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Of West, Quests and Bullwhips: George Bowering’s Caprice Rides through the Western Genre


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Polić, Vanja. (2014). Of West, Quests and Bullwhips: George Bowering’s Caprice Rides through the Western Genre. Umjetnost riječi : časopis za znanost o književnosti, 58(3-4). pp. 369-389. ISSN 0503-1853

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George Bowering’s novel Caprice (1987) generally conforms to the literary code of the western genre, although both its form and content surpass those of a typical western. This article will focus on the novel’s departures from the western, particularly its deconstruction of the grand narratives of history and the related myth of the Wild West. It will do this through the introduction of multiple alternative histories and perspectives, in the form of fragmented narratives and diverse conceptions of time and place, addressing: the differentiation between American and Canadian myths of the Wild and Mild West respectively, which reflect the distinct ideologies and histories of inception of these bordering countries; the deconstruction of the western genre through postmodern play with western tropes, such as the concepts of cowboy, Indian, the West, guns, and violence; and its engagement in the metatextual play with history and narrative. The aim is to show that Bowering’s Caprice—a parody of the western genre written on the cusp of Canadian postmodernism—functions as palimpsest of the new (Canadian) western.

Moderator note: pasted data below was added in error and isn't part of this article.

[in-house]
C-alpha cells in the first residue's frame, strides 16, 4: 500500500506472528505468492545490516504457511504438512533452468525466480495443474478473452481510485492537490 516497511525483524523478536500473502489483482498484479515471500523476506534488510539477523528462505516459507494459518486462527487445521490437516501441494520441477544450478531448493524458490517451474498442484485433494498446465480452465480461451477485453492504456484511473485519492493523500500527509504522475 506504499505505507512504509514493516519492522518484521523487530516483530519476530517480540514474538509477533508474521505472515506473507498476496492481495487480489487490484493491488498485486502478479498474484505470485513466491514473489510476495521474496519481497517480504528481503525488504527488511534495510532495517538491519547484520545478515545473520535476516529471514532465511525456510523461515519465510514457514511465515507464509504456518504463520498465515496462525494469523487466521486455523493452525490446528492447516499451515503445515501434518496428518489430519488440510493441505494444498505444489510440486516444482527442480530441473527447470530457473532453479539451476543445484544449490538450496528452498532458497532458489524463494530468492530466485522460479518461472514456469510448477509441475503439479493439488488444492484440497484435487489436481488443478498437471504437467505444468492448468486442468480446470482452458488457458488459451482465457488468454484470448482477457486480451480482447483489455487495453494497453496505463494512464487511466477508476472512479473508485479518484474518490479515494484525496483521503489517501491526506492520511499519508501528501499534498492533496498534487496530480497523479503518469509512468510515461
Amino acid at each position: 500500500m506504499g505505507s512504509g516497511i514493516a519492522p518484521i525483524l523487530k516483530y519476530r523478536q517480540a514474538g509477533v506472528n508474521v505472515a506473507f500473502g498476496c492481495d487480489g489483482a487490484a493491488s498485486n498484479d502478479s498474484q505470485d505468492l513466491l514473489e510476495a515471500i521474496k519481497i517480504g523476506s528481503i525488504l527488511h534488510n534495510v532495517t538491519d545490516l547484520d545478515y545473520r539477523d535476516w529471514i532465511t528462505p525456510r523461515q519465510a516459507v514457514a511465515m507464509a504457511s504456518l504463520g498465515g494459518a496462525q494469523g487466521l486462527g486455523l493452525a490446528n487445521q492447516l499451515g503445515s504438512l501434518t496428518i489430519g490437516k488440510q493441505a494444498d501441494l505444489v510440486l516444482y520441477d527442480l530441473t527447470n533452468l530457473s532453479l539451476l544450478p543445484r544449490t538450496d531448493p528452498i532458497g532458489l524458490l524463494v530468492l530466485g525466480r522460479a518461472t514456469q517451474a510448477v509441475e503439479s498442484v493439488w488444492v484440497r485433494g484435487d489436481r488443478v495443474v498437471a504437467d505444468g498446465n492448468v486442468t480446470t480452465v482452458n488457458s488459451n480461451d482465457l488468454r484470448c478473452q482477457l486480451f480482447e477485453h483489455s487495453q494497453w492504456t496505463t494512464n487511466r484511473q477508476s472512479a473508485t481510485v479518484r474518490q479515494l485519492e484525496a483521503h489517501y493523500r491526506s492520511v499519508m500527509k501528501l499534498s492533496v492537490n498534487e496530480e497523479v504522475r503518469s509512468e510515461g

Item Type: Article
Uncontrolled Keywords: western, cowboys and Indians, Canadian and US Wild West(s), metahistory, chronotopical and chronological approach, postmodernism, heterotopia
Subjects: English language and literature
Departments: Department of English Language and Literature
Date Deposited: 21 Feb 2017 09:42
Last Modified: 21 Feb 2017 09:42

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